Is Indian “patience” paying off over Mumbai?

January 9, 2009

Shortly after the Mumbai attacks, I asked whether India faced a trial of patience in persuading Pakistan — with help from the United States — to take action against the Islamist militants it blamed for the assault on its financial capital. India’s approach of relying on American diplomacy rather than launching military action led to some  soul-searching among Indian analysts when it failed to deliver immediate results.  But is it finally beginning to bear fruit?

Former Indian diplomat M K Bhadrakumar writes in the Asia Times that diplomatic efforts over the Mumbai attacks are entering a crucial phase. ”After having secured New Delhi’s assurance that India will not resort to a military strike against Pakistan, Washington is perceptibly stepping up pressure on Islamabad to act on the available evidence regarding the Mumbai attacks.”

Earlier this week, Pakistan admitted that the lone surviving Mumbai gunman, Mohammed Ajmal Kasab, was a Pakistani. The head of Pakistan’s powerful spy agency, the Inter-Services intelligence or ISI, also gave a conciliatory interview to German magazine Der Spiegel.  Lieutenant-General Ahmad Shuja Pasha ruled out the possibility of war with India. “We may be crazy in Pakistan, but not completely out of our minds. We know full well that terror is our enemy, not India,” Dawn newspaper quoted him as saying.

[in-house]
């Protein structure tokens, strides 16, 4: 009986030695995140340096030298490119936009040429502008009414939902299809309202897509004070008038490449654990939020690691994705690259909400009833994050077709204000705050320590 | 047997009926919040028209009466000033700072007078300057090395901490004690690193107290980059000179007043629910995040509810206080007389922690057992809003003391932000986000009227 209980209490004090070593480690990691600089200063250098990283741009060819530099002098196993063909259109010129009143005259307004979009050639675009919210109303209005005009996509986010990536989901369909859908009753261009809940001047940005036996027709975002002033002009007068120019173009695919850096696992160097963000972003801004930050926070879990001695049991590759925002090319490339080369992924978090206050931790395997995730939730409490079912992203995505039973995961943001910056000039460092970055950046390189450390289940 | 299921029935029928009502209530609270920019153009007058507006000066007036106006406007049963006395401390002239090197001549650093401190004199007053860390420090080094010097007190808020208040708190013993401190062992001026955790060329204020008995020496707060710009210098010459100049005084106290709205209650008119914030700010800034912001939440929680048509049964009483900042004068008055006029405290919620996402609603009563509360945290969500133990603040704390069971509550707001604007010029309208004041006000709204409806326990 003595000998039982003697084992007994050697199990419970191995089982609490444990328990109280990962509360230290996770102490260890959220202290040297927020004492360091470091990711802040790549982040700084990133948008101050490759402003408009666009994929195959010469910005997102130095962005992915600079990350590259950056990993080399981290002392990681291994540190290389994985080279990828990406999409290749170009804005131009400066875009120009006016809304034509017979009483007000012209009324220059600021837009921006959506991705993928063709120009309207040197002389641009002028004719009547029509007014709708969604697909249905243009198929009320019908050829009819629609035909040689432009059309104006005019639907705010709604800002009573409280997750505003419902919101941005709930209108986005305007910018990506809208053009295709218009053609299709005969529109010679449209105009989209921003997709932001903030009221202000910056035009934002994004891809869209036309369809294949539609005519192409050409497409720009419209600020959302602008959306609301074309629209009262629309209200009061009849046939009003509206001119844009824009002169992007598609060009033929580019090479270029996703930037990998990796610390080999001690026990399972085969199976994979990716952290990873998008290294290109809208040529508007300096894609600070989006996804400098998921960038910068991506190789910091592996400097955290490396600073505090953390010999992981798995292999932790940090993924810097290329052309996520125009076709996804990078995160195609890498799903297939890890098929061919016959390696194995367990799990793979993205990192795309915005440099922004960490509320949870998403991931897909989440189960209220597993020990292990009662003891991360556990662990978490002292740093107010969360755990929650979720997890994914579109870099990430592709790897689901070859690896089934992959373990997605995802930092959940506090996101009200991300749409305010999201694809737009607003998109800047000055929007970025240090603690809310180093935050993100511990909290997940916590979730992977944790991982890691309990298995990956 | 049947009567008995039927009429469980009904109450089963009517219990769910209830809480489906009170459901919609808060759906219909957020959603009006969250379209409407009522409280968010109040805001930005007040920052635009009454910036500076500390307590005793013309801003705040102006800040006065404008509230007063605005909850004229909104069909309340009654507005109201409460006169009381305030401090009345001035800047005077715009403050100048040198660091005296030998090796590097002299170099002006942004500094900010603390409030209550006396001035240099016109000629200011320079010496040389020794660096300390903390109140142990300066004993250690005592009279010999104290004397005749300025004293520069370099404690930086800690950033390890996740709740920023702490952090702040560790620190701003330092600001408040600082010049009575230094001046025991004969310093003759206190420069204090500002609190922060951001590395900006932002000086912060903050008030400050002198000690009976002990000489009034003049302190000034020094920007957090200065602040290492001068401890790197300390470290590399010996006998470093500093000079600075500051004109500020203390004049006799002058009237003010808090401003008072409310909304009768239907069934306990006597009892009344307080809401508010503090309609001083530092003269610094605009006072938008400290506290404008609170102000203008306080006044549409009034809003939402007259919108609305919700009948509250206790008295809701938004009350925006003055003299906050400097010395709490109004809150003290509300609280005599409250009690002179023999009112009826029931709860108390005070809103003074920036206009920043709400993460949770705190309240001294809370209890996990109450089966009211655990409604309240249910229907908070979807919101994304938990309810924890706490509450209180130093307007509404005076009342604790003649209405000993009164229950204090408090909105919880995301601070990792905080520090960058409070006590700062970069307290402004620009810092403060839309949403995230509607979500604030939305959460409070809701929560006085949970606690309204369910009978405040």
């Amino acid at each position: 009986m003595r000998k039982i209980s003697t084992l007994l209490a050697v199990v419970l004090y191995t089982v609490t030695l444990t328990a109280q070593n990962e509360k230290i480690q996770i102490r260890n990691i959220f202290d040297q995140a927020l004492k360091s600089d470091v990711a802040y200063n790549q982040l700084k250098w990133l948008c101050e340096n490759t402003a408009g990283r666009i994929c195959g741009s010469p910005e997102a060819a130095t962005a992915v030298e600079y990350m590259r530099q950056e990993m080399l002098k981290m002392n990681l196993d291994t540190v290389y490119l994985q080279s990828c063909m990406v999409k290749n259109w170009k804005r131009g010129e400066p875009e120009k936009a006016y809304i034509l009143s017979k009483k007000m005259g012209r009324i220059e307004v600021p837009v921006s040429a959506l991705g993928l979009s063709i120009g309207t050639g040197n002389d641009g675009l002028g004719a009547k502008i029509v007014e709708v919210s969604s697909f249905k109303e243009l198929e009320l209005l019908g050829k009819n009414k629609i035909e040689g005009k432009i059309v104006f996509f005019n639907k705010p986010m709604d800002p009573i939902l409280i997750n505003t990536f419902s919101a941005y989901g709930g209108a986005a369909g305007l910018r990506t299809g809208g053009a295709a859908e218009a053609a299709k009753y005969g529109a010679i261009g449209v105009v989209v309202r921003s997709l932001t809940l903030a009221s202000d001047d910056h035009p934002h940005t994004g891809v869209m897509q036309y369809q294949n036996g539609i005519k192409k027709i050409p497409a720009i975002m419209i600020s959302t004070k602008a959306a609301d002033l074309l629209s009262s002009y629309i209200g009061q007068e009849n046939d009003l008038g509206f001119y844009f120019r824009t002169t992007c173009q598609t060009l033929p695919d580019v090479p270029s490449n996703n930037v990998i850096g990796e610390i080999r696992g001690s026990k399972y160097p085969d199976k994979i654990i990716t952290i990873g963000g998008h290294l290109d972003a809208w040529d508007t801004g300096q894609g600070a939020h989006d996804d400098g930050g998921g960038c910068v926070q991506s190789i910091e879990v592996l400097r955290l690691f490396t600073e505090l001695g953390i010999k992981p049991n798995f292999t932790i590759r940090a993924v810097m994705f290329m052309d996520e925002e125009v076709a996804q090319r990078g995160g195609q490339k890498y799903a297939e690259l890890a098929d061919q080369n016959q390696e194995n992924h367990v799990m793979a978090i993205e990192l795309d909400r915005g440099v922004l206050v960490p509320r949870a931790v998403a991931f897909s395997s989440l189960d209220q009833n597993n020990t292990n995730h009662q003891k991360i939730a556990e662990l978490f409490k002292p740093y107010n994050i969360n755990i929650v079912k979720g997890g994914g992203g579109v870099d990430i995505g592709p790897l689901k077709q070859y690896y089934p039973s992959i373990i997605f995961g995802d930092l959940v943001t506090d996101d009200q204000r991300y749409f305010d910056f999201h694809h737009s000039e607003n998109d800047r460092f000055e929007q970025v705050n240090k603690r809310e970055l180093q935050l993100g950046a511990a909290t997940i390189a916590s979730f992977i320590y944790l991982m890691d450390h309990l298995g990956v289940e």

Indian newspapers have seen Pakistan’s acceptance of Kasab’s nationality as a step in the right direction, while recognising that further progress will be slow. ”The admission by Pakistan is also an indicator for the establishment that the diplomatic pressure is finally getting some results,”  the Economic Times said. “But New Delhi is also aware that it will take a lot of time and effort to push Pakistan to take even small steps.”

So how is that going to play out in the context of a new administration taking over in Washington, a government in Delhi coming to the end of its term and facing elections due by May, and a civilian government in Pakistan still trying to find its feet after years of military rule?.

Bhadrakumar says that “the United States could be on the threshold of a big breakthrough in the geopolitics of the South Asian region” if it succeeds in convincing Pakistan to crack down on Islamist militants while also nudging India and Pakistan to work together to put their relationship on a sounder footing.

But that will require quick work by the incoming administration of President-elect Barack Obama, which according to the New York Times is likely to include the appointment of Richard Holbrooke as a special envoy for India and Pakistan, and a further trial of patience for the outgoing Congress-led government in Delhi.

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